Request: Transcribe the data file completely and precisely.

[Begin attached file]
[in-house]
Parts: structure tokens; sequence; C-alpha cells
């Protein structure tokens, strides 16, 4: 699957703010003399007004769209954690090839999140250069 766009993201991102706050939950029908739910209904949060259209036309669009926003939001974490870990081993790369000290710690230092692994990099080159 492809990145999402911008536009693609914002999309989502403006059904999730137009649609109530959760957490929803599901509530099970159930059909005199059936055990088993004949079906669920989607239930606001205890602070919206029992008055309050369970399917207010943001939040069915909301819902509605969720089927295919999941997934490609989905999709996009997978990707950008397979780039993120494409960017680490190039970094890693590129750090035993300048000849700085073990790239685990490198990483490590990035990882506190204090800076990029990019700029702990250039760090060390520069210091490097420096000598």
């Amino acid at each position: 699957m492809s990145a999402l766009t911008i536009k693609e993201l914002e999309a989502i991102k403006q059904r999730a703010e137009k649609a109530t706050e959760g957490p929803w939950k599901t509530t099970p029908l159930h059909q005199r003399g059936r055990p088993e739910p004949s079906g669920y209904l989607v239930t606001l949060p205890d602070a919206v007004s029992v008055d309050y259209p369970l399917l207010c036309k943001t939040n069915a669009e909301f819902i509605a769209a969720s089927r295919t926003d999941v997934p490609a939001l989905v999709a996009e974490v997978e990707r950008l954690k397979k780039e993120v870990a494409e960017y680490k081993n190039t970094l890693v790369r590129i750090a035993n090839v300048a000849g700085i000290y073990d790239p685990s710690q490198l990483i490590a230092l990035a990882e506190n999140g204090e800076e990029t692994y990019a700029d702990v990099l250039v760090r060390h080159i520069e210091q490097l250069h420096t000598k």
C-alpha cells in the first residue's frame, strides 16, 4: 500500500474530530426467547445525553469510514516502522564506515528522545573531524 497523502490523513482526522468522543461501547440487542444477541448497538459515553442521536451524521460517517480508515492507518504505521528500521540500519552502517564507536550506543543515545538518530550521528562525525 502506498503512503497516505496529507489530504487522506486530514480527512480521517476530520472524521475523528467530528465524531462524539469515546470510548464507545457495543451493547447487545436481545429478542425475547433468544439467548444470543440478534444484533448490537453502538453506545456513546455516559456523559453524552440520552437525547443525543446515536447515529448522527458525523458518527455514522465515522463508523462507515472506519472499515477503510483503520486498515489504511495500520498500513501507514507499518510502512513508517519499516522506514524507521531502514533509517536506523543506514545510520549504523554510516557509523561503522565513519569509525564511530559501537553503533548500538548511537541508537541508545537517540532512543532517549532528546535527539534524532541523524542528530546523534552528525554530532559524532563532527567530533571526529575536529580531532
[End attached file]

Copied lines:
[in-house]
Parts: structure tokens; sequence; C-alpha cells
């Protein structure tokens, strides 16, 4: 699957703010003399007004769209954690090839999140250069 766009993201991102706050939950029908739910209904949060259209036309669009926003939001974490870990081993790369000290710690230092692994990099080159 492809990145999402911008536009693609914002999309989502403006059904999730137009649609109530959760957490929803599901509530099970159930059909005199059936055990088993004949079906669920989607239930606001205890602070919206029992008055309050369970399917207010943001939040069915909301819902509605969720089927295919999941997934490609989905999709996009997978990707950008397979780039993120494409960017680490190039970094890693590129750090035993300048000849700085073990790239685990490198990483490590990035990882506190204090800076990029990019700029702990250039760090060390520069210091490097420096000598």
């Amino acid at each position: 699957m492809s990145a999402l766009t911008i536009k693609e993201l914002e999309a989502i991102k403006q059904r999730a703010e137009k649609a109530t706050e959760g957490p929803w939950k599901t509530t099970p029908l159930h059909q005199r003399g059936r055990p088993e739910p004949s079906g669920y209904l989607v239930t606001l949060p205890d602070a919206v007004s029992v008055d309050y259209p369970l399917l207010c036309k943001t939040n069915a669009e909301f819902i509605a769209a969720s089927r295919t926003d999941v997934p490609a939001l989905v999709a996009e974490v997978e990707r950008l954690k397979k780039e993120v870990a494409e960017y680490k081993n190039t970094l890693v790369r590129i750090a035993n090839v300048a000849g700085i000290y073990d790239p685990s710690q490198l990483i490590a230092l990035a990882e506190n999140g204090e800076e990029t692994y990019a700029d702990v990099l250039v760090r060390h080159i520069e210091q490097l250069h420096t000598k």
C-alpha cells in the first residue's frame, strides 16, 4: 500500500474530530426467547445525553469510514516502522564506515528522545573531524 497523502490523513482526522468522543461501547440487542444477541448497538459515553442521536451524521460517517480508515492507518504505521528500521540500519552502517564507536550506543543515545538518530550521528562525525 502506498503512503497516505496529507489530504487522506486530514480527512480521517476530520472524521475523528467530528465524531462524539469515546470510548464507545457495543451493547447487545436481545429478542425475547433468544439467548444470543440478534444484533448490537453502538453506545456513546455516559456523559453524552440520552437525547443525543446515536447515529448522527458525523458518527455514522465515522463508523462507515472506519472499515477503510483503520486498515489504511495500520498500513501507514507499518510502512513508517519499516522506514524507521531502514533509517536506523543506514545510520549504523554510516557509523561503522565513519569509525564511530559501537553503533548500538548511537541508537541508545537517540532512543532517549532528546535527539534524532541523524542528530546523534552528525554530532559524532563532527567530533571526529575536529580531532